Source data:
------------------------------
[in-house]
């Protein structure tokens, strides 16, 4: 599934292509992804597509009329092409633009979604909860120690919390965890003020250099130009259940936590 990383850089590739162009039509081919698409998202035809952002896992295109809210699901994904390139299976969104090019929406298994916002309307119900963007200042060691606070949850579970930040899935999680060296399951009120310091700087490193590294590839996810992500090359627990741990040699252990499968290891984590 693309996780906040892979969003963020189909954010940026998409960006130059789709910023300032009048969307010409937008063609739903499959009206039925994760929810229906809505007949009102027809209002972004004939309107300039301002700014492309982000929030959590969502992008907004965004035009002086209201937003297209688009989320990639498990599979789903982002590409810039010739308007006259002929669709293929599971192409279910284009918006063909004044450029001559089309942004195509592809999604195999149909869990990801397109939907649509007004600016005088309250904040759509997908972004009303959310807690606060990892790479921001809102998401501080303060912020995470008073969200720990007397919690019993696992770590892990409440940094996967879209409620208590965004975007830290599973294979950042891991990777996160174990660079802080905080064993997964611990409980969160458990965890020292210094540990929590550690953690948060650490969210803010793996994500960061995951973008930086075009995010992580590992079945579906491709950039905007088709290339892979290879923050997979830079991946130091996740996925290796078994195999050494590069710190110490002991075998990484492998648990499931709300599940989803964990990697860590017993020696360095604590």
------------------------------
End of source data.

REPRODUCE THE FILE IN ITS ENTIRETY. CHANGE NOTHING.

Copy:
[in-house]
């Protein structure tokens, strides 16, 4: 599934292509992804597509009329092409633009979604909860120690919390965890003020250099130009259940936590 990383850089590739162009039509081919698409998202035809952002896992295109809210699901994904390139299976969104090019929406298994916002309307119900963007200042060691606070949850579970930040899935999680060296399951009120310091700087490193590294590839996810992500090359627990741990040699252990499968290891984590 693309996780906040892979969003963020189909954010940026998409960006130059789709910023300032009048969307010409937008063609739903499959009206039925994760929810229906809505007949009102027809209002972004004939309107300039301002700014492309982000929030959590969502992008907004965004035009002086209201937003297209688009989320990639498990599979789903982002590409810039010739308007006259002929669709293929599971192409279910284009918006063909004044450029001559089309942004195509592809999604195999149909869990990801397109939907649509007004600016005088309250904040759509997908972004009303959310807690606060990892790479921001809102998401501080303060912020995470008073969200720990007397919690019993696992770590892990409440940094996967879209409620208590965004975007830290599973294979950042891991990777996160174990660079802080905080064993997964611990409980969160458990965890020292210094540990929590550690953690948060650490969210803010793996994500960061995951973008930086075009995010992580590992079945579906491709950039905007088709290339892979290879923050997979830079991946130091996740996925290796078994195999050494590069710190110490002991075998990484492998648990499931709300599940989803964990990697860590017993020696360095604590």